District Mayor Vincent Gray announced Monday that 16 former public school buildings would be made available for public charters and other community organizations to use.

The move comes amidst growing demand for charter school spots in the city. Roughly 22,000 students were on public charter waitlists this year, up from about 15,000 last year, the Public Charter School Board announced earlier this month.

Deputy Mayor for Education Abigail Smith said that financial stability and academic achievement are the top criteria in determining which schools get buildings. Interested schools must outline their proposals by submitting an inquiry form.

School's out
Vacant facilities available for charter use
Benning Elementary School, 100 41st St. NE
Ferebee-Hope Elementary School, 3999 8th St. SE
Gibbs Elementary School, 500 19th St. NE
Hamilton Center, 1401 Brentwood Parkway, NE
Kenilworth Elementary School, 1300 44th St. NE
Langston Elementary School, 33 P St. NW
Mamie D. Lee School, 100 Gallatin St. NE
Marshall Elementary School, 3100 Fort Lincoln Drive, NE
M.C. Terrell-McGogney Elementary School, 3301 Wheeler Road, SE
Ron Brown Middle School, 4800 Meade St. NE
Shadd Elementary School, 5601 E. Capitol St. SE?
Shaed Education Campus, 301 Douglas St. NE
Sharpe Health School, 4300 13th St. NW
Wilkinson Elementary School, 2330 Pomeroy Road, SE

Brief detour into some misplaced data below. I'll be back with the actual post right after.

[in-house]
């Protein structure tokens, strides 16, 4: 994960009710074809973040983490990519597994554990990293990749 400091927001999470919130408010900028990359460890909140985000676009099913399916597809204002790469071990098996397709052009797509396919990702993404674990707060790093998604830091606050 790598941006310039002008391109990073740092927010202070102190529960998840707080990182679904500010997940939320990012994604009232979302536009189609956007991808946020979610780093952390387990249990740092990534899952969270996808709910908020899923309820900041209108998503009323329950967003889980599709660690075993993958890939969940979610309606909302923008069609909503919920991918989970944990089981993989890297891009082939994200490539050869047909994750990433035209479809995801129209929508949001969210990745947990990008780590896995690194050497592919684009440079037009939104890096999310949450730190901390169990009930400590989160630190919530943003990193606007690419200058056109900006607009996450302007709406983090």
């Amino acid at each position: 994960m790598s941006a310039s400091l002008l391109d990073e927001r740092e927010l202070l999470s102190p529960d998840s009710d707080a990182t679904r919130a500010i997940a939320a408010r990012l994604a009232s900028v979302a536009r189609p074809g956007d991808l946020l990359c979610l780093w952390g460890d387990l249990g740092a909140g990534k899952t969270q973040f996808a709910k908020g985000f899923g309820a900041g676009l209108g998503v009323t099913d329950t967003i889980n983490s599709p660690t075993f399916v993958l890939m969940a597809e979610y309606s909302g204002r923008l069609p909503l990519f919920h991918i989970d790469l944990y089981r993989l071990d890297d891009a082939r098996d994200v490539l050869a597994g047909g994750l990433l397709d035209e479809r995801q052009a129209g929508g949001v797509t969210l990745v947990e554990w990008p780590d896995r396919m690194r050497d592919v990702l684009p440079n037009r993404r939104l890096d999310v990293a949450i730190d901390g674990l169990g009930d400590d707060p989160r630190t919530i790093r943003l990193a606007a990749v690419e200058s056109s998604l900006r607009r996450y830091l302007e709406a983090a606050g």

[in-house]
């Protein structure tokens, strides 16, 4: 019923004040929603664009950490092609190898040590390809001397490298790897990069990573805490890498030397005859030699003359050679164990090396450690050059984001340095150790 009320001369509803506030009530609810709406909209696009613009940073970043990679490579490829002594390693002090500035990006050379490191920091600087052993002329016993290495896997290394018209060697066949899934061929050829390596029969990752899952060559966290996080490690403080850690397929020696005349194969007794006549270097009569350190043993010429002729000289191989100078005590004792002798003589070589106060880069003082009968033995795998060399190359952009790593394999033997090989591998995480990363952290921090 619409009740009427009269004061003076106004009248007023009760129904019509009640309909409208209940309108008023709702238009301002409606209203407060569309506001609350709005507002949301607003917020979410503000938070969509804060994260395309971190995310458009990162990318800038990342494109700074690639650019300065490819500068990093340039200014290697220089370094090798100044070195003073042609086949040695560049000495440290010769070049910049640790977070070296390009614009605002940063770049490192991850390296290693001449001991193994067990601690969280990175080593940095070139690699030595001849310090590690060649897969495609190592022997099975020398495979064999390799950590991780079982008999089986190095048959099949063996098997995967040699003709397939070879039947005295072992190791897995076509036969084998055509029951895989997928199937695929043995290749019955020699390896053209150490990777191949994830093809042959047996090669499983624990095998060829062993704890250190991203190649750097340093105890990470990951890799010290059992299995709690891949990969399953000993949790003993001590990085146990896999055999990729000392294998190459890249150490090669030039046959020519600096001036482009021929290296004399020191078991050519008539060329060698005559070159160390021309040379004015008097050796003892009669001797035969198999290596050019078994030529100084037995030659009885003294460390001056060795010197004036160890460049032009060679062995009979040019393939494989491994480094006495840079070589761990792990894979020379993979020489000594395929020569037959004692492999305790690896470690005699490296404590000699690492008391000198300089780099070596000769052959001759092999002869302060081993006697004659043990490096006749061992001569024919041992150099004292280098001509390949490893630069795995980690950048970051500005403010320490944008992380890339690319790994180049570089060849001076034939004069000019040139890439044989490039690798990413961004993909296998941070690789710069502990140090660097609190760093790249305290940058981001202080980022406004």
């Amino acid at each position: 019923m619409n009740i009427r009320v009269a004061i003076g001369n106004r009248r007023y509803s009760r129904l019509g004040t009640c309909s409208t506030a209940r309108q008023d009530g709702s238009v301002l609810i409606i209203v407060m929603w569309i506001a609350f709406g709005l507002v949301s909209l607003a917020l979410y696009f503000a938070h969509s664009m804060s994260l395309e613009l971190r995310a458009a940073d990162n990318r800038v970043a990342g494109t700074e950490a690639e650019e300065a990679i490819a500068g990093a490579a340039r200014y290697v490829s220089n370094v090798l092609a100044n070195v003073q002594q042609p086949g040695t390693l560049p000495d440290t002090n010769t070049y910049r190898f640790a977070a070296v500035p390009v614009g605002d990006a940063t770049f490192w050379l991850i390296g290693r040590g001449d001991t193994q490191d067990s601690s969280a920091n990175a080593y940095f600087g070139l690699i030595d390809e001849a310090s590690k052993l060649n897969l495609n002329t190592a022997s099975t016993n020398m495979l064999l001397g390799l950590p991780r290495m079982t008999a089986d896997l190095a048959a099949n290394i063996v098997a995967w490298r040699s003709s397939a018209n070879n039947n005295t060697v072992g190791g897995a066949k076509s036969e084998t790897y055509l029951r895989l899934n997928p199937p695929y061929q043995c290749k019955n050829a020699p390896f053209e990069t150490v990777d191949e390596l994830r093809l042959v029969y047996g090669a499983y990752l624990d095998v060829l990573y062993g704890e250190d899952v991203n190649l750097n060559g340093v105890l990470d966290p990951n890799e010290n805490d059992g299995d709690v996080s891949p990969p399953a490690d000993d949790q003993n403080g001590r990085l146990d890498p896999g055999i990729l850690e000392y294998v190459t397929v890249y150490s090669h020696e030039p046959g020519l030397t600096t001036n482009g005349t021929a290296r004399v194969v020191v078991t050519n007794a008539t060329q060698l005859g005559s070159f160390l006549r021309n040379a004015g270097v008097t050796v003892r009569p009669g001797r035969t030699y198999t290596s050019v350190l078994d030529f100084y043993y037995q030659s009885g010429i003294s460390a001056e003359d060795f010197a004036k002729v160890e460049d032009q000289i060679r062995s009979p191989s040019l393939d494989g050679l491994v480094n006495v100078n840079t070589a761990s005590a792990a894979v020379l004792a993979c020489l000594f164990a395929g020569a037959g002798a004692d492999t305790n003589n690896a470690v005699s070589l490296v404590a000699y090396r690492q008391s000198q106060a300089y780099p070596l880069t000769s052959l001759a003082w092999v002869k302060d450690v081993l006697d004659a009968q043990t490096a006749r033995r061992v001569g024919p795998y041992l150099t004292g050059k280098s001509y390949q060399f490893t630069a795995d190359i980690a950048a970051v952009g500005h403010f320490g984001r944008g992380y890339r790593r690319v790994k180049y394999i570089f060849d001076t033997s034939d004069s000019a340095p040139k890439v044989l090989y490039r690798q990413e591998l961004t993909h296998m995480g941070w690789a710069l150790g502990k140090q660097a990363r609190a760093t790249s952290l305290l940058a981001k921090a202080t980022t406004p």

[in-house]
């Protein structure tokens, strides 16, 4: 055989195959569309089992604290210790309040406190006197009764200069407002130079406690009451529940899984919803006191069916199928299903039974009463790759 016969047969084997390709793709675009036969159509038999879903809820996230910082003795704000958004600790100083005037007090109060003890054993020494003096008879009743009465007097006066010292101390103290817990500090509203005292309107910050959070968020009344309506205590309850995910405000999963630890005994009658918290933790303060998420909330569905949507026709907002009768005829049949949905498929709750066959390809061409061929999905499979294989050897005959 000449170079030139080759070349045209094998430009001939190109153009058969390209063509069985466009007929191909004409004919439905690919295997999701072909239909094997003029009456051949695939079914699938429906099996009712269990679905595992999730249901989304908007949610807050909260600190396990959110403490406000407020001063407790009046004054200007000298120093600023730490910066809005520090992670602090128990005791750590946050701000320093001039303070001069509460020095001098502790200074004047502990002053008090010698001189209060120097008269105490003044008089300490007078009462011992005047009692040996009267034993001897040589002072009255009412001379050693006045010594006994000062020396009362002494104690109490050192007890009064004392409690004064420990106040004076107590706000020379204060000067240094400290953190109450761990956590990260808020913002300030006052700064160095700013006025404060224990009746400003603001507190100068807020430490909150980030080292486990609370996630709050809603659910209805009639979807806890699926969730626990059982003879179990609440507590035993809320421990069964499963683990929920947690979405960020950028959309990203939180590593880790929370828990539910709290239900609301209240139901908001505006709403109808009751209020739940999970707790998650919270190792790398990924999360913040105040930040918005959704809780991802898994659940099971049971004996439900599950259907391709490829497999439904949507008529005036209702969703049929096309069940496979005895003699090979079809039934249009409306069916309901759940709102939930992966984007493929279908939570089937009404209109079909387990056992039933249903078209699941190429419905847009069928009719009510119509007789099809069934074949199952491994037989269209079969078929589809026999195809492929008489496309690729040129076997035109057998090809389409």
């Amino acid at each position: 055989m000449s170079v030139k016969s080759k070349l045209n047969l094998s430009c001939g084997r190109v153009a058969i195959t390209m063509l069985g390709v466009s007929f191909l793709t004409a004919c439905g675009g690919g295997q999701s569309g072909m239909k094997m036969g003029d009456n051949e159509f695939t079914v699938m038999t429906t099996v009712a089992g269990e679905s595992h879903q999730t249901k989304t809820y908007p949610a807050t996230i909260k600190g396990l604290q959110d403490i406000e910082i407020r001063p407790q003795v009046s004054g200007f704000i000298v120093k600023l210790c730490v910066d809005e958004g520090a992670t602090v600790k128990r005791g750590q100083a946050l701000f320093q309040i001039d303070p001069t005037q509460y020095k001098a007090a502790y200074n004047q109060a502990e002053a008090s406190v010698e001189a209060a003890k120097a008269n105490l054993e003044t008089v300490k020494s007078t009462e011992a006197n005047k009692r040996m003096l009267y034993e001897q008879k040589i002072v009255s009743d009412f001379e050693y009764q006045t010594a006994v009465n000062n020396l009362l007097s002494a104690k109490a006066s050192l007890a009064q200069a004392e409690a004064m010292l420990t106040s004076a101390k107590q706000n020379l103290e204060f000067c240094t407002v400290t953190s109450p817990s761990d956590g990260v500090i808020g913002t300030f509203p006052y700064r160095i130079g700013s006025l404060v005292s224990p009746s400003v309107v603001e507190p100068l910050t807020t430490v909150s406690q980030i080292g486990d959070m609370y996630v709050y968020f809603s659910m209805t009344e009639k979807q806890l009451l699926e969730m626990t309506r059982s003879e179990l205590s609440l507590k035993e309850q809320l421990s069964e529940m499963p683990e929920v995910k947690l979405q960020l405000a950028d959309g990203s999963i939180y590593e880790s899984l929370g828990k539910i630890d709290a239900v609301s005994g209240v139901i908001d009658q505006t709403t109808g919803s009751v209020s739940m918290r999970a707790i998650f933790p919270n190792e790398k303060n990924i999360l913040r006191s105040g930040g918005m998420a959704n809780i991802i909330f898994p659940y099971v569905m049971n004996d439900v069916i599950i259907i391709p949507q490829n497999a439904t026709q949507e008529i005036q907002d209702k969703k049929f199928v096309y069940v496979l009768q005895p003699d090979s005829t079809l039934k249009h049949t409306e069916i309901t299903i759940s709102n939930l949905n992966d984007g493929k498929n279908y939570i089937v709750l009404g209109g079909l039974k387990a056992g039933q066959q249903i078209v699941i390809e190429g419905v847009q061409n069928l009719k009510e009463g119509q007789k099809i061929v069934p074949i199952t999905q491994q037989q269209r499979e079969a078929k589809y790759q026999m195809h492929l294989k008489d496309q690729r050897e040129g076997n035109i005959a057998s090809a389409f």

Winston Education Campus, 3100 Erie St. SE
Young Elementary School, 820 26th St. NE

"We're looking for charter schools that are serving kids well," Smith said. "We want schools that have some kind of record for performance."

Charters have to find their own facilities, which can leave them operating out of less-than-optimal locations like storefronts and churches. Charter elementary schools on average have 53 percent less square feet per student than traditional public schools, according to the DC Public Charter School Board. Charter middle schools average 72 percent less square feet per student, while charter high schools average 39 percent less.

"Whenever [charters] go into the commercial market, it's costly, and they frequently aren't able to afford enough space for their students," said Robert Cane, executive director of charter advocacy group Friends of Choice in Urban Schools. "They can have crowded classrooms, no playgrounds or playing fields, often no cafeteria or gym."

He added that schools must often move around multiple times before finding a permanent home, which can take its toll on students' academic achievement.

The schools will be doled out in phases, and interest will determine how many are given out at one time, Smith said. The first round is scheduled to start in July.

Cane called the move "a good thing," but said he was waiting to see how many schools would be in each phase. In the past, he said, schools have all been released at once, with those that don't garner charter attention sold off for commercial use.

"If the mayor were to offer all of these buildings for the charter schools in one lump, they couldn't use all of them," Cane said. "The next year, somebody could have used them, but of course, they're not there anymore."

Public charter schools currently operate in more than 30 D.C. Public Schools buildings. The District has never before released this many former school facilities, Smith said.